"Despite the higher breakeven price, the project remains highly competitive due to its key advantages," Alfa Bank said.

These are: the onshore conventional gas field feeding the project; LNG trains located right on the field, which significantly reduce transportation

costs; and highly beneficial tax concessions granted to the South-Tambeyskoye field.

The Yamal LNG project on Russia's Yamal Peninsula will comprise three LNG trains, with a total production capacity of 16.5 million mt/year, and

target export markets, specifically the growing Asia-Pacific region.

The first train is scheduled to begin commissioning in late 2016 before starting commercial operations in 2017, with the second and third planned

in 2017 and 2018, respectively.

The project consists of the development of the South-Tambeyskoye gas condensate field and the construction of the liquefaction plant on the

Yamal Peninsula.


Analysts at Russia's VTB Capital also welcomed the FID, but cautioned that the project could be hit by further cost overruns and delays given its


"Overall we believe that the news might be treated positively," VTB said.

"[But] such complicated projects usually tend to require more investment in the process of construction -- we are maintaining our cautious view on

the project."

VTB added that the project is located in a remote area and that exports by pipeline may have been easier.

"It is technically complex, with no support in harsh climate conditions, and we believe there are potentially more easily available and cheaper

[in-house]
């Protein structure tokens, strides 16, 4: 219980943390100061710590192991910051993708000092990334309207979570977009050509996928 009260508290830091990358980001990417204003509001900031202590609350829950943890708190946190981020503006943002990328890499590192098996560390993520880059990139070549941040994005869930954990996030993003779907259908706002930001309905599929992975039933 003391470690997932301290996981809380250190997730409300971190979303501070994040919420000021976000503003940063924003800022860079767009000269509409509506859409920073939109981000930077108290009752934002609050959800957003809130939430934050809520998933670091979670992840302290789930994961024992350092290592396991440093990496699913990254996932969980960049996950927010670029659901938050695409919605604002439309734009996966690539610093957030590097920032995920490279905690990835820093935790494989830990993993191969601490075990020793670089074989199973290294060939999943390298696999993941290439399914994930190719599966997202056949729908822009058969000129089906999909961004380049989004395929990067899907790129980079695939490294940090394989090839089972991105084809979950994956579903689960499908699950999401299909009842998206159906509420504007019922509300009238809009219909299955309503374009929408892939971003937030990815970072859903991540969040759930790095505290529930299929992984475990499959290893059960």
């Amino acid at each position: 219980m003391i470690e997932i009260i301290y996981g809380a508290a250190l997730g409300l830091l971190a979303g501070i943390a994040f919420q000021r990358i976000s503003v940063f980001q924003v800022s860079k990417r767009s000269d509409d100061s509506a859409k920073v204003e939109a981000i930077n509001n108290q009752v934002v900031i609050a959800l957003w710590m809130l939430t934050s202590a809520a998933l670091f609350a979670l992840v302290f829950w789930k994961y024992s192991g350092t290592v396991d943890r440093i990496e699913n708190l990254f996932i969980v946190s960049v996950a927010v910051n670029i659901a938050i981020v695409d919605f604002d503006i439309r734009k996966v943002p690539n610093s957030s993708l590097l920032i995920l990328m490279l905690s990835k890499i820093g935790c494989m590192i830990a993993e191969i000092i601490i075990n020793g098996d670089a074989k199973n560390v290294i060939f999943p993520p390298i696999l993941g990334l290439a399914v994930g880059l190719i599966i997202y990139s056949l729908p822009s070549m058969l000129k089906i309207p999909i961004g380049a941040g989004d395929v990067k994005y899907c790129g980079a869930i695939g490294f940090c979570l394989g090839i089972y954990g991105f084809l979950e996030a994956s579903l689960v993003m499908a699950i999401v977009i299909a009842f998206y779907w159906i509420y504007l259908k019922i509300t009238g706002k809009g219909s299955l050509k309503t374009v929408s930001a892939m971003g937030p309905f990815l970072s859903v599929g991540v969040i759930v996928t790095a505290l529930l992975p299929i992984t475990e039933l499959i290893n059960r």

options to evacuate gas, i.e. through a pipeline. We do not rule out further delays in the project."

Alfa Bank said, though, that higher costs are not unusual for large LNG projects.

"Capex increases occur regularly on LNG projects worldwide and Novatek is no exception," they said. "Yamal LNG remains attractive."

Tehran wants India to extend Dec 27 deadline for accepting Iranian oil tankers: sources

Singapore (Platts)--19Dec2013/555 am EST/1055 GMT


Iran has sought additional time from the Indian government to resolve a stalemate regarding India's insistence on getting financial guarantees from

Tehran before New Delhi renews its approval allowing crude shipments on tankers with Iranian insurance cover, a source at India's Directorate

General of Shipping said late Wednesday.

DGS, which is India's shipping regulator, had sent a letter earlier this month to its Iranian counterpart seeking a bank guarantee worth

approximately Rupees 23 billion ($400 million) through an Indian bank to cover any potential liability in the event of maritime accidents in Indian


The DGS source said Iran has sought an extension from India on the approved period for accepting tankers with Iranian insurance cover, which is

due to expire on December 27, until the matter is decided at the diplomatic level. The DGS grants approval allowing ships with Iranian insurance

cover to enter Indian ports on a quarterly basis.

"They [Iranian authorities] have not rejected our suggestion but have sought additional time," said the DGS source based in Mumbai

An Indian government committee looking into the matter is scheduled to meet Friday to examine the response from the Iranians before making a